On August 16, 2019, the FDA approved fedratinib (Inrebic; Celgene) for the treatment of patients with intermediate-2 or high-risk primary or secondary (post–polycythemia vera or post–essential thrombocythemia) myelofibrosis.
“Prior to [this approval], there was one FDA-approved drug to treat patients with myelofibrosis, a rare bone marrow disorder. Our approval provides another option for patients,” said Richard Pazdur, MD, Director of the FDA’s Oncology Center of Excellence, and Acting Director of the Office of Hematology and Oncology Products, FDA’s Center for Drug Evaluation and Research.
This approval was based on the phase 3, multicenter, randomized, double-blind, placebo-controlled JAKARTA clinical trial of 289 patients with intermediate-2 or high-risk myelofibrosis, post–polycythemia vera myelofibrosis, or post–essential thrombocythemia myelofibrosis with splenomegaly.
Patients were randomized to fedratinib 500 mg (N = 97), fedratinib 400 mg (N = 96), or placebo (N = 96) once daily for ≥6 cycles. The primary end point of the trial was spleen response rate, defined as the proportion of patients achieving ≥35% reduction from baseline in spleen volume at the end of cycle 6, as measured by magnetic resonance imaging or computerized tomography with a follow-up scan 4 weeks later. Additional end points included symptom response rate, defined as the proportion of patients with a ≥50% reduction in Total Symptom Score when assessed from baseline to the end of cycle 6 as measured by the modified Myelofibrosis Symptoms Assessment Form v2.0 diary (ie, night sweats, itching, abdominal discomfort, early satiety, pain under ribs on left side, bone or muscle pain).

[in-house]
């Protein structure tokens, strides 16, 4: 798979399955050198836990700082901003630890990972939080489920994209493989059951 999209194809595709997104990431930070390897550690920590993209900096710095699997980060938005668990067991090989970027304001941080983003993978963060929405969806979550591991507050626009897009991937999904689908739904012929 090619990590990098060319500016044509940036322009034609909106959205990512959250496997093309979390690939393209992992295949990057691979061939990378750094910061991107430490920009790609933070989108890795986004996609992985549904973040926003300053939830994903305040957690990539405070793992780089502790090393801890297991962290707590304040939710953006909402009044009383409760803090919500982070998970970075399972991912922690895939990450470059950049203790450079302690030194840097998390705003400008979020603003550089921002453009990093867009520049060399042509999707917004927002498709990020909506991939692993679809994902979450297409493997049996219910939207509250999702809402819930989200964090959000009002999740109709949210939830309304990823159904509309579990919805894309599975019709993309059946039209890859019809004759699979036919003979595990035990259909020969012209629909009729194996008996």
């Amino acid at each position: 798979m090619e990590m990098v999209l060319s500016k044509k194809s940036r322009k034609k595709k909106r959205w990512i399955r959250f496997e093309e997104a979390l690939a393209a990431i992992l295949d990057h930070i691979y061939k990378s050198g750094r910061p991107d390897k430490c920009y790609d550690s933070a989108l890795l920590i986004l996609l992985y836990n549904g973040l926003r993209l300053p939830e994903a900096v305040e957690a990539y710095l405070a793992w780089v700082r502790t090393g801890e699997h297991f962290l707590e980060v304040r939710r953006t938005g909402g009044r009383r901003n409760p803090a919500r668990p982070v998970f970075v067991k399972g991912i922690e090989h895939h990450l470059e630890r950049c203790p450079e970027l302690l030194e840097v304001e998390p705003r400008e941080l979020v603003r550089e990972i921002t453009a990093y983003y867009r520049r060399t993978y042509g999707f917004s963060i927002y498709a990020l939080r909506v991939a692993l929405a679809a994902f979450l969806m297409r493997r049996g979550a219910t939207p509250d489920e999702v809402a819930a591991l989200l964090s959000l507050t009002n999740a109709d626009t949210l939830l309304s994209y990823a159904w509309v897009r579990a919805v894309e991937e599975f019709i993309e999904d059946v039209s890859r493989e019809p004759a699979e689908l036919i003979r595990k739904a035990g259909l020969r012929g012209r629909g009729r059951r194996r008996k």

Results showed a ≥35% reduction in spleen volume when assessed from baseline to the end of cycle 6 (week 24), with a 4-week follow-up scan, in 37% of patients treated with fedratinib 400 mg versus 1% of patients who received placebo (P <.0001). In addition, 40% of patients treated with fedratinib 400 mg had a ≥50% reduction in myelofibrosis-related symptoms, versus 9% of patients who received placebo (P <.0001).
The most common adverse reactions (≥20%) in patients treated with fedratinib were diarrhea, nausea, anemia, and vomiting. Serious adverse reactions occurred in 21% of patients treated with fedratinib 400 mg once daily, with the most common (≥2%) being cardiac failure (5%) and anemia (2%).
Fedratinib has a boxed warning for serious and fatal encephalopathy, including Wernicke’s encephalopathy, a neurologic disorder induced by thiamine (vitamin B1) deficiency. Healthcare professionals are advised to assess thiamine levels in all patients before initiating fedratinib therapy, periodically during treatment, and as clinically indicated. If encephalopathy is suspected, fedratinib should be immediately discontinued and parenteral thiamine initiated.